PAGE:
Mute and deaf people communicate entirely with the American Sign Language (ASL) in the United States and Canada. Originating in the 19th century, this language system has evolved significantly over time, relying mostly on hand movements.
However, the knowledge of sign language is usually limited to the deaf community and their closed circle.
Recent progress in IoT sensing and tinyML devices aims to bridge the gap by translating sign language to spoken language. Complex neural network sequences, when trained with an adequate amount of sensor data, could easily detect phonemic patterns of ASL.
As the world moves towards processing from the Edge, new innovative methods of communication come into the picture.
Wearable ASL gloves are one of the classic examples, and they are intended to serve the deaf/mute community. Using this device, around 70 million deaf/mute people will be powered to communicate efficiently with people who don’t understand the sign language.
In this article, we present an end-to-end solution to develop a wearable glove technology, that can convert sign gestures to spoken words and sentences.
These gloves have embedded sensors within tiny devices like a Microcontroller (MCU) with an ARM Cortex™-M4 processor. Data is captured using a finger-mounted accelerometer and a gyroscope and then processed in a neural network on MCUs, to decode the sign into its corresponding spoken word. The words are then speech synthesized in real-time from these captured gestures.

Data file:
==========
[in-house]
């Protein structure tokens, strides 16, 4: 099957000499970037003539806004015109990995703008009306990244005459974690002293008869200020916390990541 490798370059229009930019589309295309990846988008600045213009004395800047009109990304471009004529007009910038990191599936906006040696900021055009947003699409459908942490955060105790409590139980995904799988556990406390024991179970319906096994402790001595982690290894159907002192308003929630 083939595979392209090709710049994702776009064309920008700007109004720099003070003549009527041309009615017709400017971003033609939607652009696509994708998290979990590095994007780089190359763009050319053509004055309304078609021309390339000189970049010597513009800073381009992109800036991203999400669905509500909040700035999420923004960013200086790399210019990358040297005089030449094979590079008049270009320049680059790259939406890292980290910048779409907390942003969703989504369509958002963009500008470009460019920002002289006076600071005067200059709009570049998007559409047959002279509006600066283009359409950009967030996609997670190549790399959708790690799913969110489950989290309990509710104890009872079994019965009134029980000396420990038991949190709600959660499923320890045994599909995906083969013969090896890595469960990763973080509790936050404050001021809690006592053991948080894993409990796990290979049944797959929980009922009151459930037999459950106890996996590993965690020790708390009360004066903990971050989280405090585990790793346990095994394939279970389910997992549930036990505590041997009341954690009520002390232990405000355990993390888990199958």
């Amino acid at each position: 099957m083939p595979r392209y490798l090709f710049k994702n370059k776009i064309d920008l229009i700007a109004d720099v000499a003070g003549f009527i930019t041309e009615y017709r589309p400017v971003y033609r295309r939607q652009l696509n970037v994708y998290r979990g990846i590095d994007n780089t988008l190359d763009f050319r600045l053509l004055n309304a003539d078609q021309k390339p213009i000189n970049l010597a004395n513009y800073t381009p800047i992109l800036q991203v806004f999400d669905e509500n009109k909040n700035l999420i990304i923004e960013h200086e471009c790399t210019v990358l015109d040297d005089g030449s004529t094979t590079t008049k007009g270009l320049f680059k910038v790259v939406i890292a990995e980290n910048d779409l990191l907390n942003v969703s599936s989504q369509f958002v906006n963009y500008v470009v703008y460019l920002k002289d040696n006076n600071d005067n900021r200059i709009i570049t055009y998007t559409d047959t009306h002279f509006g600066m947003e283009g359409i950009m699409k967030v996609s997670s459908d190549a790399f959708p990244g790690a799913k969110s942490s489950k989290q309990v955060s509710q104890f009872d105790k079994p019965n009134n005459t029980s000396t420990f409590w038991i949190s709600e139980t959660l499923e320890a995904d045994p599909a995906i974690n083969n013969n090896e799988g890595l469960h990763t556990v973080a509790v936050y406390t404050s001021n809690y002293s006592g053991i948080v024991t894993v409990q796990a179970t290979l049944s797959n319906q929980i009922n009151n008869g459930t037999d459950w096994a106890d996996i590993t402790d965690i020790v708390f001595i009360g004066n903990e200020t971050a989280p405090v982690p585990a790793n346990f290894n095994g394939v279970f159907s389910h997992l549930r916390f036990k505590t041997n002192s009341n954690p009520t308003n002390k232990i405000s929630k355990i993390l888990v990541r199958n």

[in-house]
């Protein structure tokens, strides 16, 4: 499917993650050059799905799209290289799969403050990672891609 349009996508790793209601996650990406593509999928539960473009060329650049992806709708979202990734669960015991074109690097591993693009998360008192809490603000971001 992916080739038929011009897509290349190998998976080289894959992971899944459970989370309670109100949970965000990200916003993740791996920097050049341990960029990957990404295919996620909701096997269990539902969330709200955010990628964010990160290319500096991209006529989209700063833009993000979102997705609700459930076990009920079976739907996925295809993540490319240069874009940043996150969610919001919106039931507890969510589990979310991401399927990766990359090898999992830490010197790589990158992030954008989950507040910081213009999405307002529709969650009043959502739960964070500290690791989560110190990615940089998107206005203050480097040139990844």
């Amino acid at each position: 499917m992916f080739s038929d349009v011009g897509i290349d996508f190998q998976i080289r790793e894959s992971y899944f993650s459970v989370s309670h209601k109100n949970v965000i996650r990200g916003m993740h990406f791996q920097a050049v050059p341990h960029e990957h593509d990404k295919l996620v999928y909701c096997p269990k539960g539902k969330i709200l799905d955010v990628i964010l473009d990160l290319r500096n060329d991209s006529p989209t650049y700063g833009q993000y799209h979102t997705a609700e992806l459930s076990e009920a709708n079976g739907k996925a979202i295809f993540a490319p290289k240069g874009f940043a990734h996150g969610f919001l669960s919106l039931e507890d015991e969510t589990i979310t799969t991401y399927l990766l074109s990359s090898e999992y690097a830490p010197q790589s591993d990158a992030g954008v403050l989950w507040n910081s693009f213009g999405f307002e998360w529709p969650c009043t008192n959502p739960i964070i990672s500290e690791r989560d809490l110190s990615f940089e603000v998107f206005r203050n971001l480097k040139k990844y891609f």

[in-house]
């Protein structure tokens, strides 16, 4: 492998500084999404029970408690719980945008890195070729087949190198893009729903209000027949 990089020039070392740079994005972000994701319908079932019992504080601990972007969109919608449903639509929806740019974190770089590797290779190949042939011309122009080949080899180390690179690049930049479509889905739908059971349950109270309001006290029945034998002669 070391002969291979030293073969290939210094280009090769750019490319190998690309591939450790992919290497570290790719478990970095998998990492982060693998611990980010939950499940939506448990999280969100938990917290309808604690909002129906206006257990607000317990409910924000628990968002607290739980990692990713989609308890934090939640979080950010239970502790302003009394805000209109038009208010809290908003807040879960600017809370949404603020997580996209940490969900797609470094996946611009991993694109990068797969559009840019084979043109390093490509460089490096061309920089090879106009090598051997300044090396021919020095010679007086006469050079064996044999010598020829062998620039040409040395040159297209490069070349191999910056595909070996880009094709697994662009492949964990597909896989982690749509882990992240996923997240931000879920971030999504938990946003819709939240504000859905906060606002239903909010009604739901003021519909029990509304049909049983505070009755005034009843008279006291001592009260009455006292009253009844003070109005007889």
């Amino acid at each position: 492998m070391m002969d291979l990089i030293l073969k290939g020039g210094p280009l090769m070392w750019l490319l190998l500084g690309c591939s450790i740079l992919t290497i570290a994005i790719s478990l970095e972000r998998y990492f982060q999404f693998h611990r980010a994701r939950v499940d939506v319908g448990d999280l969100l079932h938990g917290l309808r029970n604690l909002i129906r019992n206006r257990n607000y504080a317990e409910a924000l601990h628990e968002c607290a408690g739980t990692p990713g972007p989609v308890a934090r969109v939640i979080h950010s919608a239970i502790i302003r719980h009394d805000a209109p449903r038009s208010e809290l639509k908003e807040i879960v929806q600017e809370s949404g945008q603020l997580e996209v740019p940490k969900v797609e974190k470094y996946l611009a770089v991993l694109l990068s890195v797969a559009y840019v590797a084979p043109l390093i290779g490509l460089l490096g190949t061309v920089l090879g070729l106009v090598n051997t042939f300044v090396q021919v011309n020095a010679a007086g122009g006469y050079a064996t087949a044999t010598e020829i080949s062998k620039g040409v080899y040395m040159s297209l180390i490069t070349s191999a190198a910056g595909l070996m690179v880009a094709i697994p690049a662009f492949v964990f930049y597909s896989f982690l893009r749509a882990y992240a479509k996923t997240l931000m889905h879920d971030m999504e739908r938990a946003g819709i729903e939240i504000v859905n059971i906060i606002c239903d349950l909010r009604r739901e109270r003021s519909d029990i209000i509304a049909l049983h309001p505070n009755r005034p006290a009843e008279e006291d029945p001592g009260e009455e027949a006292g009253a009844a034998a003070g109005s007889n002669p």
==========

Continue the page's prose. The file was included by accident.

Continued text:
Keeping these elements in mind, we will train a neural network to classify ASL gestures, and subsequently test its performance on our native platform- cAInvas.
cAInvas is a developer platform that comes in handy to a wide range of professions, from data scientists to embedded developers.
Sample Graph Data:
To bring the saved model on MCU, install deepC — an open-source, vendor-independent deep learning library cum compiler and inference framework, for microcomputers and micro-controllers.
Compiling Model for Cortex-M4:
Generating C++ Code:
If you wish to edit the CPP file, there is a feature on cAInvas to convert it into an IPYNB file and implement the necessary changes.
cAInvas helps simplify AI development for the EDGE devices tremendously.
It boasts support for various ML models derived from all popular platforms such as TensorFlow, Keras, and PyTorch.
Best of all, it is FREE for all students, researchers, hobbyists and individual programmers to help spread quicker adoption of ML models for TinyML devices!
Here’s the link to the complete notebook: ASL Recognition using cAInvas